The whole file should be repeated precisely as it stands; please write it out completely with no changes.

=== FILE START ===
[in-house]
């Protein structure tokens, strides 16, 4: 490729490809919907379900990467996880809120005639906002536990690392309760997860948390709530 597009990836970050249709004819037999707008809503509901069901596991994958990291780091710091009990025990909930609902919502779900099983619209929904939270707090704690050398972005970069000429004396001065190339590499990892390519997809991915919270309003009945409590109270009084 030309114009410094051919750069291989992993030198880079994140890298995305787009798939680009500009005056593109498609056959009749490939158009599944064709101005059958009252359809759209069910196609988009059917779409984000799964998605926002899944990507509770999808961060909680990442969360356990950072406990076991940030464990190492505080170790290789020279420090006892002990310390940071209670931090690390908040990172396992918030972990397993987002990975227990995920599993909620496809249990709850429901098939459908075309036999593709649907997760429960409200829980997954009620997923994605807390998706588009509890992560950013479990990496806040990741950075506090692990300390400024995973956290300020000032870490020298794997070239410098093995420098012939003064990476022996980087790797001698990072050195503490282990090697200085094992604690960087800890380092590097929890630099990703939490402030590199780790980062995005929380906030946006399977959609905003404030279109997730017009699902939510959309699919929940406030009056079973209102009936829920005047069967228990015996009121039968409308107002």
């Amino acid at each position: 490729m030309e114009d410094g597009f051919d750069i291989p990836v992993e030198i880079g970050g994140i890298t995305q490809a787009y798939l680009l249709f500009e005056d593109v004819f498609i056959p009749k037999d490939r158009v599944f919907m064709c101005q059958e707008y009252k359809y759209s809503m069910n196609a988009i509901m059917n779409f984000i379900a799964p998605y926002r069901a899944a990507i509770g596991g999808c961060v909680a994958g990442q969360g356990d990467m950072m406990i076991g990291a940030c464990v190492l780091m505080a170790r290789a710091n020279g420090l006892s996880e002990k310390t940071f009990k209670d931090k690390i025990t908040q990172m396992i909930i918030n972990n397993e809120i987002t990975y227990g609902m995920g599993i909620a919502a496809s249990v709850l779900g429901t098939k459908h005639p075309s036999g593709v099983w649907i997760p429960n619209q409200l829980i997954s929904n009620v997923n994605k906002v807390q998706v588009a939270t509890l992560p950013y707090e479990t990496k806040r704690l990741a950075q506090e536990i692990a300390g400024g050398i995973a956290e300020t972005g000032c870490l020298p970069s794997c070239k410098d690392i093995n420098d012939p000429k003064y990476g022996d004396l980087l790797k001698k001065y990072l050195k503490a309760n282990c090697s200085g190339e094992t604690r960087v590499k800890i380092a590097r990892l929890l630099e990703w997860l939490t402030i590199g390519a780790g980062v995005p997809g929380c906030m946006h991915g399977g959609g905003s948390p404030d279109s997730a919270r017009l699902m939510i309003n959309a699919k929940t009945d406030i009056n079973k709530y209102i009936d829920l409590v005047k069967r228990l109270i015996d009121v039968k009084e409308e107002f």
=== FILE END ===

[in-house]
């Protein structure tokens, strides 16, 4: 490729490809919907379900990467996880809120005639906002536990690392309760997860948390709530 597009990836970050249709004819037999707008809503509901069901596991994958990291780091710091009990025990909930609902919502779900099983619209929904939270707090704690050398972005970069000429004396001065190339590499990892390519997809991915919270309003009945409590109270009084 030309114009410094051919750069291989992993030198880079994140890298995305787009798939680009500009005056593109498609056959009749490939158009599944064709101005059958009252359809759209069910196609988009059917779409984000799964998605926002899944990507509770999808961060909680990442969360356990950072406990076991940030464990190492505080170790290789020279420090006892002990310390940071209670931090690390908040990172396992918030972990397993987002990975227990995920599993909620496809249990709850429901098939459908075309036999593709649907997760429960409200829980997954009620997923994605807390998706588009509890992560950013479990990496806040990741950075506090692990300390400024995973956290300020000032870490020298794997070239410098093995420098012939003064990476022996980087790797001698990072050195503490282990090697200085094992604690960087800890380092590097929890630099990703939490402030590199780790980062995005929380906030946006399977959609905003404030279109997730017009699902939510959309699919929940406030009056079973209102009936829920005047069967228990015996009121039968409308107002």
């Amino acid at each position: 490729m030309e114009d410094g597009f051919d750069i291989p990836v992993e030198i880079g970050g994140i890298t995305q490809a787009y798939l680009l249709f500009e005056d593109v004819f498609i056959p009749k037999d490939r158009v599944f919907m064709c101005q059958e707008y009252k359809y759209s809503m069910n196609a988009i509901m059917n779409f984000i379900a799964p998605y926002r069901a899944a990507i509770g596991g999808c961060v909680a994958g990442q969360g356990d990467m950072m406990i076991g990291a940030c464990v190492l780091m505080a170790r290789a710091n020279g420090l006892s996880e002990k310390t940071f009990k209670d931090k690390i025990t908040q990172m396992i909930i918030n972990n397993e809120i987002t990975y227990g609902m995920g599993i909620a919502a496809s249990v709850l779900g429901t098939k459908h005639p075309s036999g593709v099983w649907i997760p429960n619209q409200l829980i997954s929904n009620v997923n994605k906002v807390q998706v588009a939270t509890l992560p950013y707090e479990t990496k806040r704690l990741a950075q506090e536990i692990a300390g400024g050398i995973a956290e300020t972005g000032c870490l020298p970069s794997c070239k410098d690392i093995n420098d012939p000429k003064y990476g022996d004396l980087l790797k001698k001065y990072l050195k503490a309760n282990c090697s200085g190339e094992t604690r960087v590499k800890i380092a590097r990892l929890l630099e990703w997860l939490t402030i590199g390519a780790g980062v995005p997809g929380c906030m946006h991915g399977g959609g905003s948390p404030d279109s997730a919270r017009l699902m939510i309003n959309a699919k929940t009945d406030i009056n079973k709530y209102i009936d829920l409590v005047k069967r228990l109270i015996d009121v039968k009084e409308e107002f």